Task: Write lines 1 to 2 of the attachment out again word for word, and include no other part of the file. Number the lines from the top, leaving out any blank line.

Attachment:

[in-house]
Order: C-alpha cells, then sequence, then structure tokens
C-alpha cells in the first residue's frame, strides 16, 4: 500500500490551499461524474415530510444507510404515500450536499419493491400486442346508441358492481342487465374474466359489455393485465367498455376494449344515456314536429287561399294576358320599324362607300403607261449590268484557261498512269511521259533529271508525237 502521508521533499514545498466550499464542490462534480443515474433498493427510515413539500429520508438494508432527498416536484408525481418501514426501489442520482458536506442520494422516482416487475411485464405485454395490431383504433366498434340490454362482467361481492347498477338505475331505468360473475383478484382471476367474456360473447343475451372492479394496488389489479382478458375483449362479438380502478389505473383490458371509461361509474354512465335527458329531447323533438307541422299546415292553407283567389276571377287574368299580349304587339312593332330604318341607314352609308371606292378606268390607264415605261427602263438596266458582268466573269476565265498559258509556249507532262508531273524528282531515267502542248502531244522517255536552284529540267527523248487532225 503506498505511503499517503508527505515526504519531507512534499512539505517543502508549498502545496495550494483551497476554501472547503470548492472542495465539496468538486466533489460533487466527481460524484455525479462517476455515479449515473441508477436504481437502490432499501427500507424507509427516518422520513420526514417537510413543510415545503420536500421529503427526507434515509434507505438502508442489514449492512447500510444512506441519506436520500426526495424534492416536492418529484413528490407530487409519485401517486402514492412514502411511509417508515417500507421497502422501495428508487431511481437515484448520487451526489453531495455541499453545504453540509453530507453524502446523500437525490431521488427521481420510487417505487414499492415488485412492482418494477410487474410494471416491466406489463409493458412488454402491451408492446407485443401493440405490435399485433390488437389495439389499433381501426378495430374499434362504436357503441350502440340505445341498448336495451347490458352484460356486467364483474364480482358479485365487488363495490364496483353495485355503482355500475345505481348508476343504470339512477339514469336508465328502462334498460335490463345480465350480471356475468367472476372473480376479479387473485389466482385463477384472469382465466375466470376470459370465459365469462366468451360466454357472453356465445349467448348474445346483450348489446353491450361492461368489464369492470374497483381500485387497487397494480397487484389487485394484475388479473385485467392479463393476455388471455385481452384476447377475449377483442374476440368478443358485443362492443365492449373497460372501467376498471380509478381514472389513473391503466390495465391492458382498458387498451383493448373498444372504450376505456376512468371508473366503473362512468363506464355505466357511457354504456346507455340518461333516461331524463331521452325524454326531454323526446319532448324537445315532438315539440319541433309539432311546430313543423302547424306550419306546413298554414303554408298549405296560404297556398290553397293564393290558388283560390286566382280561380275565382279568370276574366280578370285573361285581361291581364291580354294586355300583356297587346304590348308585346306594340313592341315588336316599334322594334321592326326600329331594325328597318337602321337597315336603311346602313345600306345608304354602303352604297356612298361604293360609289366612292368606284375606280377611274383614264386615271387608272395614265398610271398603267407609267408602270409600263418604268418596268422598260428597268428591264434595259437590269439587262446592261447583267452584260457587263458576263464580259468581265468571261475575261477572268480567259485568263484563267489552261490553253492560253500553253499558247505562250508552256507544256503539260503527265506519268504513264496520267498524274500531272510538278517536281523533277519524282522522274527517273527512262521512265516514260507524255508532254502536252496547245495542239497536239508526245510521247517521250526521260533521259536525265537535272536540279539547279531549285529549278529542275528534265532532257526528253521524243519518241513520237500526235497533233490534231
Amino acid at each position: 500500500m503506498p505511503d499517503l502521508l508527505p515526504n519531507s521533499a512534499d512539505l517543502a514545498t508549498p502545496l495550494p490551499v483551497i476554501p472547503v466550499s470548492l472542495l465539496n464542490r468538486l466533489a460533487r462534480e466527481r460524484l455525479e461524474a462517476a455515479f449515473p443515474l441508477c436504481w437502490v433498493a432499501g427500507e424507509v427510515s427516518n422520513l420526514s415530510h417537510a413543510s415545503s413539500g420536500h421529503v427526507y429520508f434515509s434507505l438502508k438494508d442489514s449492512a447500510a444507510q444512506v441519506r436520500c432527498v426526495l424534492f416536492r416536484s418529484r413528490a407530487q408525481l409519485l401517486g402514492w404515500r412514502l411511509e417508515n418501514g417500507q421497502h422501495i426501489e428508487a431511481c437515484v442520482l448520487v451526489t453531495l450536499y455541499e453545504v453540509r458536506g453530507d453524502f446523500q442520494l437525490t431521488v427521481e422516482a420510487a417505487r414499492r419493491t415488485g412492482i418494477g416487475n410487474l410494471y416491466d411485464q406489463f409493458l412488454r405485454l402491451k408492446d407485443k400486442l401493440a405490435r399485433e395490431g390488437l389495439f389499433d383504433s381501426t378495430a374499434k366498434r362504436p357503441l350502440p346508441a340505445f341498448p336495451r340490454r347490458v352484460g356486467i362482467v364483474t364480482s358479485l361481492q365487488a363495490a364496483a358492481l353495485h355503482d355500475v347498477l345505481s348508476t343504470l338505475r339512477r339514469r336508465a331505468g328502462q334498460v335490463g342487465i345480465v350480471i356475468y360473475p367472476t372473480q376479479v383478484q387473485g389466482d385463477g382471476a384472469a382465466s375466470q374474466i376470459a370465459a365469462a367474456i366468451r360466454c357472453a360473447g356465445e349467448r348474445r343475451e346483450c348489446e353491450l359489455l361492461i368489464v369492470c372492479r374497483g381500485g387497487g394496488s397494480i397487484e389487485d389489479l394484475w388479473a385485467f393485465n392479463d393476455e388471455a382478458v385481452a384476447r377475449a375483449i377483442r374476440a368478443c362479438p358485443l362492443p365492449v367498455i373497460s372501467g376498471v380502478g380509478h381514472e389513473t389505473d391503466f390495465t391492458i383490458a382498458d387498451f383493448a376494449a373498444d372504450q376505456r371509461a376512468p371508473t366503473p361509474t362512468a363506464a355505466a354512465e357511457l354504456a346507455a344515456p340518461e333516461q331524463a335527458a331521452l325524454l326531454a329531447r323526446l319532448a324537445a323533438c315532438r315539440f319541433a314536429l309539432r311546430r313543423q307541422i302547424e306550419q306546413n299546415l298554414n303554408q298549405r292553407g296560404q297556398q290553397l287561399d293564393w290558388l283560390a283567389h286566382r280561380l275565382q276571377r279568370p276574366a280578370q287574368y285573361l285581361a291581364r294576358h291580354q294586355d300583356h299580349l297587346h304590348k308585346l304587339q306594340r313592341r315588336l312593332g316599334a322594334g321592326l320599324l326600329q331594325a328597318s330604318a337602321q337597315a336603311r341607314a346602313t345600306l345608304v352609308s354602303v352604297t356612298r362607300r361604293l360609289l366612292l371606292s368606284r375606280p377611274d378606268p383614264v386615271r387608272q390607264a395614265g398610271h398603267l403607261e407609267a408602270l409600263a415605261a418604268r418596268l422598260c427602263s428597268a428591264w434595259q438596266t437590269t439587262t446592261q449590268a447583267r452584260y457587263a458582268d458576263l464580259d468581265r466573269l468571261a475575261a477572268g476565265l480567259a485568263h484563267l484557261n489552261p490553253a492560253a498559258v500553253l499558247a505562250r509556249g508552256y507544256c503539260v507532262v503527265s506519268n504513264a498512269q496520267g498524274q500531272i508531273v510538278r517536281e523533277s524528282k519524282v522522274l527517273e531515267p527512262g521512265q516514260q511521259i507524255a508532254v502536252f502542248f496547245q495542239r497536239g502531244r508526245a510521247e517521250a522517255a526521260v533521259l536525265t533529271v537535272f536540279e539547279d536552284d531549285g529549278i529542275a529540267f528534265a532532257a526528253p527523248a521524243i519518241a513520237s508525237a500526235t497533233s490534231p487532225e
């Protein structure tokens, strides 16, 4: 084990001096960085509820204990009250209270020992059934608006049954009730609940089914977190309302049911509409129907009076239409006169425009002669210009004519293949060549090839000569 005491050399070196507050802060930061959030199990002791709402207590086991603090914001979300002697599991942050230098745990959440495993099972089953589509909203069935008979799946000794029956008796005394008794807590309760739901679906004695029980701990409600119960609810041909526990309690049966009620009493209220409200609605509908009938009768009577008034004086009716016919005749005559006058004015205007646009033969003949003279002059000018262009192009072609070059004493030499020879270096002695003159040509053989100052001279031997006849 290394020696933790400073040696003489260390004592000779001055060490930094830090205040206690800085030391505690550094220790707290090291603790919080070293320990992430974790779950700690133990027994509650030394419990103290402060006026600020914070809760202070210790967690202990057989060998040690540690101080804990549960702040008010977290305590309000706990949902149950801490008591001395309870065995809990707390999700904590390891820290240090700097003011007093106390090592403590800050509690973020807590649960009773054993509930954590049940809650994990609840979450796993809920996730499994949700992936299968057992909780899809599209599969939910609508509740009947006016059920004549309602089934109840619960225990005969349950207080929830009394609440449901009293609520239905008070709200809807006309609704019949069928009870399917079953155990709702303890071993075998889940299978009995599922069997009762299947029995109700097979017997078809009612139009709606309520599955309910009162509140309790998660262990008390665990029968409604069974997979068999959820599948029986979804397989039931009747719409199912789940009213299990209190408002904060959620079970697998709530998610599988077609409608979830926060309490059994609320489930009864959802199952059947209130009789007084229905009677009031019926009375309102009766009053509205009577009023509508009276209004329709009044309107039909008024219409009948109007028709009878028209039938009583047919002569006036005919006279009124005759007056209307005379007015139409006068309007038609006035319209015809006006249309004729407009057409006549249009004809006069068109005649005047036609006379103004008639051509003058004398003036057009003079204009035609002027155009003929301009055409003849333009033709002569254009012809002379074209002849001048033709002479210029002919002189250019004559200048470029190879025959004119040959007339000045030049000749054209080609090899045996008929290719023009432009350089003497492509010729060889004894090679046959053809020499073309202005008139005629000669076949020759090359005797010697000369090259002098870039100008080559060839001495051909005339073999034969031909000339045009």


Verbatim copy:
[in-house]
Order: C-alpha cells, then sequence, then structure tokens